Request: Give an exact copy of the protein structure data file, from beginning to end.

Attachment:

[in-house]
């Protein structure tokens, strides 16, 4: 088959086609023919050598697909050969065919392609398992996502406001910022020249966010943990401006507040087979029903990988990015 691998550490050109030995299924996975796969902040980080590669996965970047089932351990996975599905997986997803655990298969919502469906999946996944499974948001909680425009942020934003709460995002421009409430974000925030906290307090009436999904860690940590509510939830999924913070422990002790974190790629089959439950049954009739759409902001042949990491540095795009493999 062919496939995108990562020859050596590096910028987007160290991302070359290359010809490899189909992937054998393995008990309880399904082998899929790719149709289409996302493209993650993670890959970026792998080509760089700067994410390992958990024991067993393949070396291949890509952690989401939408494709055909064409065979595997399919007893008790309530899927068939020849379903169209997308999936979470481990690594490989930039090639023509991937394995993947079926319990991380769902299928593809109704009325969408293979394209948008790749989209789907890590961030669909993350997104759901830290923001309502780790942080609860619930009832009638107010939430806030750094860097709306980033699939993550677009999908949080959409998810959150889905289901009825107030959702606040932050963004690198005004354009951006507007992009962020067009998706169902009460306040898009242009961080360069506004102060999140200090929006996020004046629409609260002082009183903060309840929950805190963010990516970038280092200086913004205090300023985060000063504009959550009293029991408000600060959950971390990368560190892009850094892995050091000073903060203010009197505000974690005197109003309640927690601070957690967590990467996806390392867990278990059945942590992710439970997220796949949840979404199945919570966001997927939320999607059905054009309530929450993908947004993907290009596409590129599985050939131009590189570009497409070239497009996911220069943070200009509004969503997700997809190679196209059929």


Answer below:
[in-house]
């Protein structure tokens, strides 16, 4: 088959086609023919050598697909050969065919392609398992996502406001910022020249966010943990401006507040087979029903990988990015 691998550490050109030995299924996975796969902040980080590669996965970047089932351990996975599905997986997803655990298969919502469906999946996944499974948001909680425009942020934003709460995002421009409430974000925030906290307090009436999904860690940590509510939830999924913070422990002790974190790629089959439950049954009739759409902001042949990491540095795009493999 062919496939995108990562020859050596590096910028987007160290991302070359290359010809490899189909992937054998393995008990309880399904082998899929790719149709289409996302493209993650993670890959970026792998080509760089700067994410390992958990024991067993393949070396291949890509952690989401939408494709055909064409065979595997399919007893008790309530899927068939020849379903169209997308999936979470481990690594490989930039090639023509991937394995993947079926319990991380769902299928593809109704009325969408293979394209948008790749989209789907890590961030669909993350997104759901830290923001309502780790942080609860619930009832009638107010939430806030750094860097709306980033699939993550677009999908949080959409998810959150889905289901009825107030959702606040932050963004690198005004354009951006507007992009962020067009998706169902009460306040898009242009961080360069506004102060999140200090929006996020004046629409609260002082009183903060309840929950805190963010990516970038280092200086913004205090300023985060000063504009959550009293029991408000600060959950971390990368560190892009850094892995050091000073903060203010009197505000974690005197109003309640927690601070957690967590990467996806390392867990278990059945942590992710439970997220796949949840979404199945919570966001997927939320999607059905054009309530929450993908947004993907290009596409590129599985050939131009590189570009497409070239497009996911220069943070200009509004969503997700997809190679196209059929």